Date of Award
Doctor of Philosophy in Environmental Engineering - (Ph.D.)
Civil and Environmental Engineering
Hsin Neng Hsieh
Jay N. Meegoda
Tantalum coating by sputtering, one form of physical vapor deposition (PVD), has been investigated as a replacement for chromium coatings on gun bores to protect them from erosion and corrosion due to its high ductility and high corrosion resistance in aggressive environments. When deposited as a film on steel substrates by sputtering, either α-Ta, β-Ta, or a mixture of both phases have been observed under varying deposition conditions. To evaluate corrosion behavior of Ta coatings, electrochemical impedance spectroscopy and potentiodynamic polarization were conducted as a function of coating thickness. The coating porosity was observed to decrease with increasing coating thickness and hence, coatings greater than 50 μm exhibited corrosion resistance consistent with the bulk phase. Substrate roughness appeared to have little to no effect on the coating quality with respect to corrosion performance for 50 μm α-Ta coatings.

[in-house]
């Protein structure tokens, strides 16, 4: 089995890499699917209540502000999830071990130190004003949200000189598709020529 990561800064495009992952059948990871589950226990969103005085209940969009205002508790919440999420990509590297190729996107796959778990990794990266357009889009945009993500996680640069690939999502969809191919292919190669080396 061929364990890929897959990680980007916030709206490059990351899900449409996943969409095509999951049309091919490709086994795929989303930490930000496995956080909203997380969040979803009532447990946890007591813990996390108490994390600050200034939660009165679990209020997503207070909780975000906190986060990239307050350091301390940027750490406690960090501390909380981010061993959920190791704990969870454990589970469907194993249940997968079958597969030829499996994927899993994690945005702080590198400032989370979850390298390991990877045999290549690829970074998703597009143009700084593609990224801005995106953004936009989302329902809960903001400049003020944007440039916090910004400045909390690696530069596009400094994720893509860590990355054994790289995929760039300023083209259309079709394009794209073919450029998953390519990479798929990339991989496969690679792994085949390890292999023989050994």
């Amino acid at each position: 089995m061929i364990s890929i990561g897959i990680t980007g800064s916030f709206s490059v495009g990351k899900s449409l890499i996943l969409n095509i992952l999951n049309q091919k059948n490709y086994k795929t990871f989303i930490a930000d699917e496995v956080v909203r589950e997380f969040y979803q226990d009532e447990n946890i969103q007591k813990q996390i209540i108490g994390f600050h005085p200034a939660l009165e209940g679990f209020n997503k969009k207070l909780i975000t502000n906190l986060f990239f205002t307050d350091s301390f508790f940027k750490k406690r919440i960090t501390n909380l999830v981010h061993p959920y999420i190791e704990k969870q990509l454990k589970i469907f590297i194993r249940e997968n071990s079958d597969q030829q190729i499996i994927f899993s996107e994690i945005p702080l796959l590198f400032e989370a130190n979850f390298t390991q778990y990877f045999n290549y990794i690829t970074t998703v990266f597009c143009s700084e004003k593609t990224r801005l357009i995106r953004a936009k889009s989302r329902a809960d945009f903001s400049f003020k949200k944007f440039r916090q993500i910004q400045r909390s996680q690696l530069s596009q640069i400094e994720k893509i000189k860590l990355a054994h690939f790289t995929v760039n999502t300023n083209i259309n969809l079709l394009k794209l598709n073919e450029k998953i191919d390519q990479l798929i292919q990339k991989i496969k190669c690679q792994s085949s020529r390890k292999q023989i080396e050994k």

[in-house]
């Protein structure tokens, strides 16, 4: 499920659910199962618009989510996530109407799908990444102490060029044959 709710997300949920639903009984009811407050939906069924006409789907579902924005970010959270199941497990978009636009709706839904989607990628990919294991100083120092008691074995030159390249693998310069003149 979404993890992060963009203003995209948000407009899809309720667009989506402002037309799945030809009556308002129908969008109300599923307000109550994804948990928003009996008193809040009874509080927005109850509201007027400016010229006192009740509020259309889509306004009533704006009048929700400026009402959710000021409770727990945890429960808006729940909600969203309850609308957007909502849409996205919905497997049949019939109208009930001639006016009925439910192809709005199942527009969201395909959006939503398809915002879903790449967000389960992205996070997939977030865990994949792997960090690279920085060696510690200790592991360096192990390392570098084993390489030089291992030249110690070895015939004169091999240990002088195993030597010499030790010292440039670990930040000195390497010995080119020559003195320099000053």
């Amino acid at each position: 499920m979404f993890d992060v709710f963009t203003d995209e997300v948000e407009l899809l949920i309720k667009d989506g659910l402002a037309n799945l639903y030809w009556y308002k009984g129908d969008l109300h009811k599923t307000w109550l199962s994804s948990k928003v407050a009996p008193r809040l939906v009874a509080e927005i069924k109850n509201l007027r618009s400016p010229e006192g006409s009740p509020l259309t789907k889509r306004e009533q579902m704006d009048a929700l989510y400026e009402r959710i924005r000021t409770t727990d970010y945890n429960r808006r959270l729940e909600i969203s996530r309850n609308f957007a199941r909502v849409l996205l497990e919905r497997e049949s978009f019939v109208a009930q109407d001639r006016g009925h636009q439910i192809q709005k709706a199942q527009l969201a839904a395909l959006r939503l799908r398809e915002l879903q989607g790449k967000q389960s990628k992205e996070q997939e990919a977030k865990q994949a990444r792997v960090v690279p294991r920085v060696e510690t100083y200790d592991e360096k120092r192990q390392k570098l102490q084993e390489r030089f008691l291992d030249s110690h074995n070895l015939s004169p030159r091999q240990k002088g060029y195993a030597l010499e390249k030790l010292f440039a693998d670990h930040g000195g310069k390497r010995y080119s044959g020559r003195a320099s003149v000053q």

Coatings produced in full scale processes revealed that for Ta coating (< 50 μm), the corrosion process was dominated by dissolution of the steel substrate through open pores, however, at the end of 5 days, coating degradation was not observed. In contrast, while open pores were not observed with the Cr coatings, the corrosion resistance decreased as a function of time under acidic conditions, resulting in dissolution and oxidation of Cr. Initially, however, the sputtered Cr coating exhibited improved corrosion resistance over the electrodeposited one, potentially due to its oxide film.
The unique properties of tantalum oxide films produced from anodic oxidation and thermal oxidation demonstrates that the nanoscale oxide films formed exhibit an ordered local structure reflecting the very compact nature that enhances its corrosion resistance.
Maeng, Sung Min, "Corrosion studies on alpha tantalum and beta tantalum coated steel" (2005). Dissertations. 674.